I’ve only sewn for a week now and getting this dog blind right was quite the challenge for a rookie like me. However, I eventually prevailed! My goal was to establish a good profile that would hold even after adding the Avery Killerweed.
The blind has a complex shape, so I did some modeling to establish a pattern.
I began with the actual material draped over the frame, but this wasn’t very helpful. Copper wasn’t too excited about getting into the blind at first.
I eventually got him in there.
I used a light tarp that was wrapped around my marine plywood delivery. I pinned the shape from the outside to experiment with what made good lines. I eventually used these pieces as rough patterns.
I designed the dog blind so that Copper can see clearly out the bow by looking over my shoulder. He has a marginal view through the mesh and brushing material. It’s a tight fit, but he settles down nicely.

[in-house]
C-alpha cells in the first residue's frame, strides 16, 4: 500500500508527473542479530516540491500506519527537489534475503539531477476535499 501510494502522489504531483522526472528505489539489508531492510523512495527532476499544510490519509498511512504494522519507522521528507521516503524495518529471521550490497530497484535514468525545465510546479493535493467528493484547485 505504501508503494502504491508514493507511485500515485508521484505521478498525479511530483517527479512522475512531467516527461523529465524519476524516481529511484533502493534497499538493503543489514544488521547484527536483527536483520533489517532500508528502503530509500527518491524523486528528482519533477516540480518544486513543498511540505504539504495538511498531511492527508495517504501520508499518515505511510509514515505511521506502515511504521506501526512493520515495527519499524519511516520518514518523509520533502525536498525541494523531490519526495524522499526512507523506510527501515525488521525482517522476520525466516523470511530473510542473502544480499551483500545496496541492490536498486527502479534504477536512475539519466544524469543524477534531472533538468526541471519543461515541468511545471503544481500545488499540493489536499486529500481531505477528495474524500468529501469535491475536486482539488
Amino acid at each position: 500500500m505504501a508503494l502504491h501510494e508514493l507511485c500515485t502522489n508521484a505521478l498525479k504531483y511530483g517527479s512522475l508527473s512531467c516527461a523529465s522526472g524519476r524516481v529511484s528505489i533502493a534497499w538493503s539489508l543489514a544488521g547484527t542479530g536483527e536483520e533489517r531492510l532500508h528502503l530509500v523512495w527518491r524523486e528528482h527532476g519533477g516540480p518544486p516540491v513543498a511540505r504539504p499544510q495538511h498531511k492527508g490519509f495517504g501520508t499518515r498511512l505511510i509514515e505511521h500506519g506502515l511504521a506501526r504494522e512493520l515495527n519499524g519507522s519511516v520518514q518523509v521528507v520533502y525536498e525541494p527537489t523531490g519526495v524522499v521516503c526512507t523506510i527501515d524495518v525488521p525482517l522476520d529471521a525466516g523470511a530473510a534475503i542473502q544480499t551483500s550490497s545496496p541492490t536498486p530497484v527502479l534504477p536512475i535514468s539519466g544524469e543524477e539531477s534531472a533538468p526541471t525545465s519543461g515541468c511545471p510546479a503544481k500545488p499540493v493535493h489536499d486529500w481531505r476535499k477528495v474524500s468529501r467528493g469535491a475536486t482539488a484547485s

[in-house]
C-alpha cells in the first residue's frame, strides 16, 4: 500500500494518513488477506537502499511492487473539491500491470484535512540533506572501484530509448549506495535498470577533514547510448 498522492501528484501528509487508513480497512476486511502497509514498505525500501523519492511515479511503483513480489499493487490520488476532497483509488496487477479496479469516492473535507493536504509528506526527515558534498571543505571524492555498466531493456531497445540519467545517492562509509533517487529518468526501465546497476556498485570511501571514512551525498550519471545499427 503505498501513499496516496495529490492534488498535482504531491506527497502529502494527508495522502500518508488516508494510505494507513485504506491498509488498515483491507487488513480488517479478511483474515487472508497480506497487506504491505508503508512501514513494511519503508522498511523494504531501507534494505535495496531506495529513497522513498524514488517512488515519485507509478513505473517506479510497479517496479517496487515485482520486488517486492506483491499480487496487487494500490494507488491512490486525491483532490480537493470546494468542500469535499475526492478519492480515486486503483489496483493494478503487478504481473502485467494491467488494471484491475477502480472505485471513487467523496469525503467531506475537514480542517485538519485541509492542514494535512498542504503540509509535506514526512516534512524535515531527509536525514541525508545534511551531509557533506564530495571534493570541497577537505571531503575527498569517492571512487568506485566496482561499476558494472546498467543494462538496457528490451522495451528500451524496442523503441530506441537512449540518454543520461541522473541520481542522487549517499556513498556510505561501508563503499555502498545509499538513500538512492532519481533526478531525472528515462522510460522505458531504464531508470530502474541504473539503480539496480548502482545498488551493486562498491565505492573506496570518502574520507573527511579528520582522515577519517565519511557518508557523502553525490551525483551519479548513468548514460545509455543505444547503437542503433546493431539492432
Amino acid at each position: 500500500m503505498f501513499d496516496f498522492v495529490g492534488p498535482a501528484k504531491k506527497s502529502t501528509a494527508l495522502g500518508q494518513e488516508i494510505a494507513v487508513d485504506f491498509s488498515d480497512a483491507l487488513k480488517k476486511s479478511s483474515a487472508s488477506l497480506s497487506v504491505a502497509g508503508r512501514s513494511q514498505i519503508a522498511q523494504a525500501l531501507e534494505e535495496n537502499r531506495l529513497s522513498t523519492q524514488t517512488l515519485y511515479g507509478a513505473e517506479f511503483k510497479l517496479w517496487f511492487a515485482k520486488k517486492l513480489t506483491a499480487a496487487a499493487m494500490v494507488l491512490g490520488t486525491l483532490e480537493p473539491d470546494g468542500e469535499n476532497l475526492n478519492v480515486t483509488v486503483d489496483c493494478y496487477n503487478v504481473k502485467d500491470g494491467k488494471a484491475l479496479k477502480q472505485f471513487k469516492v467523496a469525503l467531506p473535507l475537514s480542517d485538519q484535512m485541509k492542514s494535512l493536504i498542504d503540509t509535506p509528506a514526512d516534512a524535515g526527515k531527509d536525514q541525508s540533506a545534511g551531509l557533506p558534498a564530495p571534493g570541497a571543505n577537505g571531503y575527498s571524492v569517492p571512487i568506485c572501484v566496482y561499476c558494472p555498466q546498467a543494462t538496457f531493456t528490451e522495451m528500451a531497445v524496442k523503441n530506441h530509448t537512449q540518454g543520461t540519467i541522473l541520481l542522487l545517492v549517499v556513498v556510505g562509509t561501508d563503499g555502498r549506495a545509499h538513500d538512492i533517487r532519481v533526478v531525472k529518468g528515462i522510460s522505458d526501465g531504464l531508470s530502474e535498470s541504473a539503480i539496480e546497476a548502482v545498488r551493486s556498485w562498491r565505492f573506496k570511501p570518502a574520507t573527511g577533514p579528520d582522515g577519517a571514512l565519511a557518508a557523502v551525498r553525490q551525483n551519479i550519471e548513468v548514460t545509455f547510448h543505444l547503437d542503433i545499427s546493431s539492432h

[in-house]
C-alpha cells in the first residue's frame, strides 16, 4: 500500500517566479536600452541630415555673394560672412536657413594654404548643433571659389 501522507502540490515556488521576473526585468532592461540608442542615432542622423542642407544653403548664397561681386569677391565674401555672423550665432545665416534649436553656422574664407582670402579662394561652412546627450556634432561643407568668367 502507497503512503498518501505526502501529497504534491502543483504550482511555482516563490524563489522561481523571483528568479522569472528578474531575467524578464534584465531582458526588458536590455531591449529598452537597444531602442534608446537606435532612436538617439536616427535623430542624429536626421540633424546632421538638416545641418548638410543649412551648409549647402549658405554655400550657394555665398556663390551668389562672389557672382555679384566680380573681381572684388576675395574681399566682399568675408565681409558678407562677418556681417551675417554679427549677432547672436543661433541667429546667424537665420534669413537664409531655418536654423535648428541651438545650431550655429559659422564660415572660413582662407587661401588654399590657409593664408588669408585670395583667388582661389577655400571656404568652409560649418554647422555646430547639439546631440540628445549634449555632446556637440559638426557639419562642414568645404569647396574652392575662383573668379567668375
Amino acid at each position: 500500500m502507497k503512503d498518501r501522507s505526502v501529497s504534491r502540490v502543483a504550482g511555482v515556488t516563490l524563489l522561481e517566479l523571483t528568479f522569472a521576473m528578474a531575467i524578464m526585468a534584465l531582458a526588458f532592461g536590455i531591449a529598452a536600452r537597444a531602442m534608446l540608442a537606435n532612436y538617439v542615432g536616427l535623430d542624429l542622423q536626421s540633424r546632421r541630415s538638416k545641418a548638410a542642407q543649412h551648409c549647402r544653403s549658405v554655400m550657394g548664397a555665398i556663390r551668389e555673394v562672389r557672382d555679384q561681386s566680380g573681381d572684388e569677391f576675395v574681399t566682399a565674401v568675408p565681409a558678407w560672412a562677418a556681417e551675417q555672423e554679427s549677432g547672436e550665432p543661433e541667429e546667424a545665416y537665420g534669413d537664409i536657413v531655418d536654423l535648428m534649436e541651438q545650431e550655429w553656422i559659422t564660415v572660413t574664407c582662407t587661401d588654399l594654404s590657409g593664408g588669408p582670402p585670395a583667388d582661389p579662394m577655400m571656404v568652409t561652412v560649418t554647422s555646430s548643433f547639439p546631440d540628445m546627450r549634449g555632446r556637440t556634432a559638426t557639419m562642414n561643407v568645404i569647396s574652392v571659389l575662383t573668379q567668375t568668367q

I like Copper’s position safely behind me. NOTE: I removed the wire from the mesh in the flip blind door that helps hide my face. It was more of a bother than a benefit.
The drop into this blind from the rear deck isn’t the easiest even for a small dog like Copper. I made entry and exit easier by installing a zipper. The zipper also gives me access to the anchor pole slot and the anchor cleat. I can easily reach over the dog blind to access the buckles and the zipper.
I like the lines of the blind. Six buckles around the perimeter hold the mesh and help keep the blind’s shape. My head clears the front bar by about an inch.
View from stern.
Designing and sewing the blind was a pain, but the final product made the effort worthwhile. I need to sew my other flip blind door and then I’ll brush the boat.
In the next installment I’ll discuss brushing the boat with Avery Killer Weed.
-- Mark, Minnesota